• Catalog Content Management
    This scenario provides a solution for creating, maintaining, and managing catalog content within your e-procurement application. This concept will be discussed in detail in Chapter 6.
  • Strategic Sourcing and Contract Management
    This application in SAP Enterprise Buyer provides professional purchasers with a wide range of actions and information to help them source their requirements. As a purchaser, you can use the interface to process the requirements and determine the best source of supply. Once you have done this, you can create a purchase order or contract directly from the sourcing application or SAP Bidding Engine. Save it either locally or in the back-end system, depending on the technical scenario you are using (Classic, Extended Classic or Standalone).
  • Spend Analysis
    This is a decision-support application that enables you as a purchaser to analyze your total spending across system and organizational boundaries. You can perform the analyses per supplier, per product or per product category.

2.4.4 Supplier Enablement

Supplier Enablement provides a quick and easy process for suppliers and customers to collaborate along the supplier relationship lifecycle. Supplier organizations can connect to a customer-hosted portal to communicate across a number of supplier related activities. Let's examine them here:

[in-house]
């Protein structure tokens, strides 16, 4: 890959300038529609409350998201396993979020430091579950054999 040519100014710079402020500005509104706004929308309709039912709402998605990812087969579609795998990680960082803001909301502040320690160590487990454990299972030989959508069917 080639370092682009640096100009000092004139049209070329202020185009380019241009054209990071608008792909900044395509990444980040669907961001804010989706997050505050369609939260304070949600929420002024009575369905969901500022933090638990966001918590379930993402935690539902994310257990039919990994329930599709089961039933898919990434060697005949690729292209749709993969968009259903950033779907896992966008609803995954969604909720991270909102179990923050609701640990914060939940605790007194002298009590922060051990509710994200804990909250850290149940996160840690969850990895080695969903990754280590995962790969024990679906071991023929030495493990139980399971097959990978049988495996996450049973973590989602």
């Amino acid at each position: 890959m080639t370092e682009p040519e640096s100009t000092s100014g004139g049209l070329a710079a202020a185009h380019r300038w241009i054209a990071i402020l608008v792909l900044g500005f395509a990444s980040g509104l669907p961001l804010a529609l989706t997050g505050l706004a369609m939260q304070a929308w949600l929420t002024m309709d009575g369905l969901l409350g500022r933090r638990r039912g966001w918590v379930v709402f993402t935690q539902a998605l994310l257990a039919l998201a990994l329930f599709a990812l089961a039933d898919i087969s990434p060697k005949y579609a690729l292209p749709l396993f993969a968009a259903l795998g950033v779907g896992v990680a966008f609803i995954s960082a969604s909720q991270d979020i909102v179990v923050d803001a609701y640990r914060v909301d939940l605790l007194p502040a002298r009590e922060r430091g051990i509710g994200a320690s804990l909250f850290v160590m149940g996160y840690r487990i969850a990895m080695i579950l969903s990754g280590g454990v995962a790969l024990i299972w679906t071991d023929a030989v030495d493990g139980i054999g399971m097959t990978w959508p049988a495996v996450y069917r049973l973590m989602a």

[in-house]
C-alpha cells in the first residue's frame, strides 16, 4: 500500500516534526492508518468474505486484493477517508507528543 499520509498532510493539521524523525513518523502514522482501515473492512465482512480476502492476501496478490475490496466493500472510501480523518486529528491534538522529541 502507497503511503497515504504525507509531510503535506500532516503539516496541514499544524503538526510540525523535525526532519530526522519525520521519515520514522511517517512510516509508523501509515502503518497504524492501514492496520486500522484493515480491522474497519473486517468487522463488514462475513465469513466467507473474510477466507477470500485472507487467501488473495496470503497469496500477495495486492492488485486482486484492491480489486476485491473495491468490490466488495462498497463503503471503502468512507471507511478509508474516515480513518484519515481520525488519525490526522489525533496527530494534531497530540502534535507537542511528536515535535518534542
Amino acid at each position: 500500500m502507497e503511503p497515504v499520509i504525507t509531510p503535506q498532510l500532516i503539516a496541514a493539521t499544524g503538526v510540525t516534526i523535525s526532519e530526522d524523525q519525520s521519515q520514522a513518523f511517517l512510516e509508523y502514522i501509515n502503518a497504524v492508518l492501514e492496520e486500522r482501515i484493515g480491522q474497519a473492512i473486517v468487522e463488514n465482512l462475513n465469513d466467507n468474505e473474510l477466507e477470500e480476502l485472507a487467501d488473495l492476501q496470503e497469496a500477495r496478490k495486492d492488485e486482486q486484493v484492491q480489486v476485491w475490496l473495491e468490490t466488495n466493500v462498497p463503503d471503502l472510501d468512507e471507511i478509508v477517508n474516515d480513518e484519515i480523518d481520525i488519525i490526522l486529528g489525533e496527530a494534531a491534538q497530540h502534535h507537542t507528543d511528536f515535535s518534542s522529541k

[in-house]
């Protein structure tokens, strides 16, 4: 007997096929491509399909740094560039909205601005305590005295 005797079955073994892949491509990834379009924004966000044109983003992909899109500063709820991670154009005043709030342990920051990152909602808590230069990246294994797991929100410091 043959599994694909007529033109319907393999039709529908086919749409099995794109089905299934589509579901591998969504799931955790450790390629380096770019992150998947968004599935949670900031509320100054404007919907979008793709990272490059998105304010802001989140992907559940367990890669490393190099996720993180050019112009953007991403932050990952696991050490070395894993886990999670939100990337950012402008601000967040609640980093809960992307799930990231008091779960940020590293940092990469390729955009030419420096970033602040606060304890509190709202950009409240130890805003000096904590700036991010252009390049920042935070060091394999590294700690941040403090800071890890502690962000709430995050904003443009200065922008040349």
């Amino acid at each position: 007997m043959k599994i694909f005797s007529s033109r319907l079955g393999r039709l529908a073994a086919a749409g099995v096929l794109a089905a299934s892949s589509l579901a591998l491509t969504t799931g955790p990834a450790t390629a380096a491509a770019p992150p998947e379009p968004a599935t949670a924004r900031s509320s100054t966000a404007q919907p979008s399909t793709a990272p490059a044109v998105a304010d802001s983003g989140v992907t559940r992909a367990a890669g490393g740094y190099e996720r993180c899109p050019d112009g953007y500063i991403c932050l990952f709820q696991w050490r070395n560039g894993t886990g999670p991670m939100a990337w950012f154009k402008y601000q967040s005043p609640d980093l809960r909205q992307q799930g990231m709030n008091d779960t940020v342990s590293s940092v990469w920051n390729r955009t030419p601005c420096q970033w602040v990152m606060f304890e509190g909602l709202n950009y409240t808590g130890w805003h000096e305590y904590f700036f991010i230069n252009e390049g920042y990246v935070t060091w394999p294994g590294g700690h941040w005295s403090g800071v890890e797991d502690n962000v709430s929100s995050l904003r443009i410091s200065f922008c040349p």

• Supplier Self-Registration
    With this application, organizations can provide a simple Web-based self-registration process for potential suppliers. The main aim for this process is to allow strategic purchasers to identify new suppliers for doing business; accepted suppliers can then participate in strategic sourcing events such as bidding and auction events.
  • Design Collaboration
    This scenario allows organizations to involve suppliers beginning with the product design stage which enables collaboration on design objects like specifications and bills of materials. Organizations using the product lifecycle (PLM) application can use C-folders to invite suppliers to participate in the design aspect of acquiring specialty products and services.
  • Order Collaboration
    Organizations can use the supplier self services (SUS) component to exchange business documents with their suppliers. Purchase orders, purchase order acknowledgements, invoices are examples of some of the business documents that can be exchanged with suppliers using a Webbased application hosted by the customer. Suppliers only require a Web browser to log in to the application and receive purchase orders and can collaborate on all procurement-related activities.
  • Collaborative Replenishment
    Collaborative replenishment optimizes the supply-chain performance by enabling suppliers to access customer inventory data and making them responsible for maintaining the inventory levels required by customers through exception-based replenishment.

This excerpt from Enhancing Supplier Relationship Management Using SAP SRM by Sachin Sethi is reprinted here with permission from SAP Press; Copyright 2007.

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You can download a pdf of this chapter. You can also visit SAP Press to purchase a copy of Enhancing Supplier Relationship Management using SAP SRM.

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This was first published in March 2009